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U.S. Department of Health and Human Services

Inspections, Compliance, Enforcement, and Criminal Investigations

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CPG Sec. 457.100 Pangamic Acid and Pangamic Acid Products Unsafe for Food and Drug Use

 

BACKGROUND:

Pangamic acid has been promoted both as a dietary supplement and as a drug. Information available to us indicates that there has been no identity established for a substance characterized by the name pangamic acid (or "vitamin B-15"). The chemical structure and nature of such a substance has not been definitely determined. In addition, we are not aware of any accepted scientific evidence which establishes the nutritional properties of pangamic acid or which has identified a deficiency of this substance in man or animals. We are also unaware of a suitable specific analytical method for its determination. A similar product, containing a mixture of calcium gluconate and dimethyl glycene, has been promoted as the building blocks of "calcium pangamate," a salt of the so-called Vitamin B-15.

POLICY:

The Act defines the term "drug" in part as "... articles intended for use in the diagnosis, cure, mitigation, treatment, or prevention of disease in man or other animals ...." *Pangamic acid has historically been promoted as a treatment for cancer, along with other disease conditions.* If pangamic acid is offered for such purposes, it would be considered a drug and require clearance under the new drug provisions of the Act. Since pangamic acid has no approved new drug application it must also be considered a new drug without an approved new drug application.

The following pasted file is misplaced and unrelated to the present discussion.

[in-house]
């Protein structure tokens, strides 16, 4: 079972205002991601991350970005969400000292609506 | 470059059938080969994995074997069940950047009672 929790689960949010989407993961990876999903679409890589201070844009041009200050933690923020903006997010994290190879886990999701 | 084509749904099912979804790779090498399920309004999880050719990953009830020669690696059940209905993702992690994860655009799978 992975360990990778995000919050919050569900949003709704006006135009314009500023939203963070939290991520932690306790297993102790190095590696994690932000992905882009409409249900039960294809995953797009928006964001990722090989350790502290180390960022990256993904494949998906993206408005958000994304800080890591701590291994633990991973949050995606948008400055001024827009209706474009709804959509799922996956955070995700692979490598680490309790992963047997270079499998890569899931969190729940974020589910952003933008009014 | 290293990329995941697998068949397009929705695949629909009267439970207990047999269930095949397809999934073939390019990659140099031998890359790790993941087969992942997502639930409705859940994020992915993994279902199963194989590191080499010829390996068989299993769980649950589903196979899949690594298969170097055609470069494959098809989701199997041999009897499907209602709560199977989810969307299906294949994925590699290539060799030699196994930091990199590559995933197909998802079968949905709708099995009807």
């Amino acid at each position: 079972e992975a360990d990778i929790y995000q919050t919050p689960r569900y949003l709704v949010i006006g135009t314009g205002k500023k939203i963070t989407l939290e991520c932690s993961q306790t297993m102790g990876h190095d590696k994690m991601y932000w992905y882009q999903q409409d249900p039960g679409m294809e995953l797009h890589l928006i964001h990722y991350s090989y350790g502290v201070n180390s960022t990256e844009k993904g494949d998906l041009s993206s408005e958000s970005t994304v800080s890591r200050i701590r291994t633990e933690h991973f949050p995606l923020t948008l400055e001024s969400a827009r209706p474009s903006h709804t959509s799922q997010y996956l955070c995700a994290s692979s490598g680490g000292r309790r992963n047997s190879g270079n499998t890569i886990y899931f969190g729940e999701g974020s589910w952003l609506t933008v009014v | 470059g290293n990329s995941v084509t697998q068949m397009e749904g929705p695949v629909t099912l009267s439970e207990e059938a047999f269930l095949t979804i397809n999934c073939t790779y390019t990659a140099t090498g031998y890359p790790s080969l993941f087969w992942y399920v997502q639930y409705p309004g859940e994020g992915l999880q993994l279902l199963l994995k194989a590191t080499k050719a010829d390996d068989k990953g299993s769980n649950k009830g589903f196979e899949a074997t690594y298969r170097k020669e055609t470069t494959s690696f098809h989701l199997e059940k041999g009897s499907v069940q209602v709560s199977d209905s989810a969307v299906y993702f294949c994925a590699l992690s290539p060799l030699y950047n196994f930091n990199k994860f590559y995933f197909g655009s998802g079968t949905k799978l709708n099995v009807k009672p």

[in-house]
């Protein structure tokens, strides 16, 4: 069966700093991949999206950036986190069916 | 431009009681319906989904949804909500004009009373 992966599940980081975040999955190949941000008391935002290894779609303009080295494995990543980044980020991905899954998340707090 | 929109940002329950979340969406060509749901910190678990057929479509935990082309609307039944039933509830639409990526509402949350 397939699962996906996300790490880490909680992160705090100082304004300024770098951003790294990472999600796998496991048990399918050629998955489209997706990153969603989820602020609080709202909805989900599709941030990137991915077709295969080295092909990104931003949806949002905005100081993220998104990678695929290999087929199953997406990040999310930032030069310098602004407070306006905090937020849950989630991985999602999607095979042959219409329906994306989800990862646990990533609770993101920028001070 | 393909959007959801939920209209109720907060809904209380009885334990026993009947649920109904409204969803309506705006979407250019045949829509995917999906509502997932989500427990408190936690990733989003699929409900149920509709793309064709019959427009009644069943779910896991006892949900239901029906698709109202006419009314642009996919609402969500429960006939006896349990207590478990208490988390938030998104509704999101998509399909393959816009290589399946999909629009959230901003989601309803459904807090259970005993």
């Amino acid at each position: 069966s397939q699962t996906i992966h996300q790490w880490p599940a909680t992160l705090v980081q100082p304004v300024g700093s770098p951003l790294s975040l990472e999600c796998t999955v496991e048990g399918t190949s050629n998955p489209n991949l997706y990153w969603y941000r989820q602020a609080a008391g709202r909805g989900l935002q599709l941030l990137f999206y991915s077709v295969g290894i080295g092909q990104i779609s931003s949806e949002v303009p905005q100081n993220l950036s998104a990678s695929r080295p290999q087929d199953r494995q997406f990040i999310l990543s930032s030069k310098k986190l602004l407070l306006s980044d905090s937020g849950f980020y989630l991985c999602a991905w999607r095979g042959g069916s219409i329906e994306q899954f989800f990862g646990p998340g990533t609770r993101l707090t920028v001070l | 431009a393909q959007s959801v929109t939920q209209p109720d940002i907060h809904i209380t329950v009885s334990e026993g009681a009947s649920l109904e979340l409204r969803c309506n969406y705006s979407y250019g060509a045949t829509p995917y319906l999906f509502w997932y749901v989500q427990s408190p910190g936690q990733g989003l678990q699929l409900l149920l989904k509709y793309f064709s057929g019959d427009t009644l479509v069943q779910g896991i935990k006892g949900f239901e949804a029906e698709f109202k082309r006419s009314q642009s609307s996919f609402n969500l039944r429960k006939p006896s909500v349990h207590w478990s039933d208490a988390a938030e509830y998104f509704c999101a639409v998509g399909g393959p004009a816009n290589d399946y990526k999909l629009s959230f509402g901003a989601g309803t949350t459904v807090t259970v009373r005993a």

REGULATORY ACTION GUIDANCE:

A. Domestic - Recommend legal action to *Division of Drug Labeling Compliance (HFD-310) on all pangamic acid products with accompanying labeling containing disease claims* (including products containing dimethyl glycine mixed with other compounds such as calcium gluconate) or on the manufacturer, packer, or distributor, in accordance with the following principles:

1. Seizure - Recommend open-ended seizures as the primary initial action against *manufacturers*, major repackers and distributors.

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2. Injunction - Recommended injunction

When follow-up to open-ended seizures reveals that a *manufacturer, major* repacker or distributor is continuing to distribute *pangamic acid labeled as drugs*. Injunction may be recommended by using established procedures or by amending the complaint for forfeiture, whichever is appropriate.

3. Criminal Contempt - Recommend criminal contempt when follow-up investigation reveals violation of the injunction.

SPECIMEN CHARGES:

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Drug Charge: The article is a drug within the meaning of 21 U.S.C. 321(p) which, pursuant to 21 U.S.C. 355(a), may not be introduced or delivered for introduction into interstates commerce since it is a "New Dug" within the meaning of 21 U.S.C. 321(p), and no approval of an application filed pursuant to 21 U.S.C. 355(b) is in effect for the drug.

B. Imports

Detain imports of pangamic acid products offered as a drug.

SPECIMEN CHARGES:

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Drug Charge: The article is violative within the meaning of 21 U.S.C. 381(a)(3) in that it appears to be a new drug within the meaning of 21 U.S.C. 321(p) for which no approval of an application filed pursuant to 21 U.S.C. 355(b) Is in effect for such drug.

NOTE: The regulatory action criteria do not apply to dimethyl glycine, when labeled as such and offered as a single ingredient compound for food use only.

***This CPG is Under Review***

*Material between asterisks is new or revised*
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Issued: 10/20/76
Reissued: 10/1/80
Revised: 9/1/83, 10/13/89, 3/95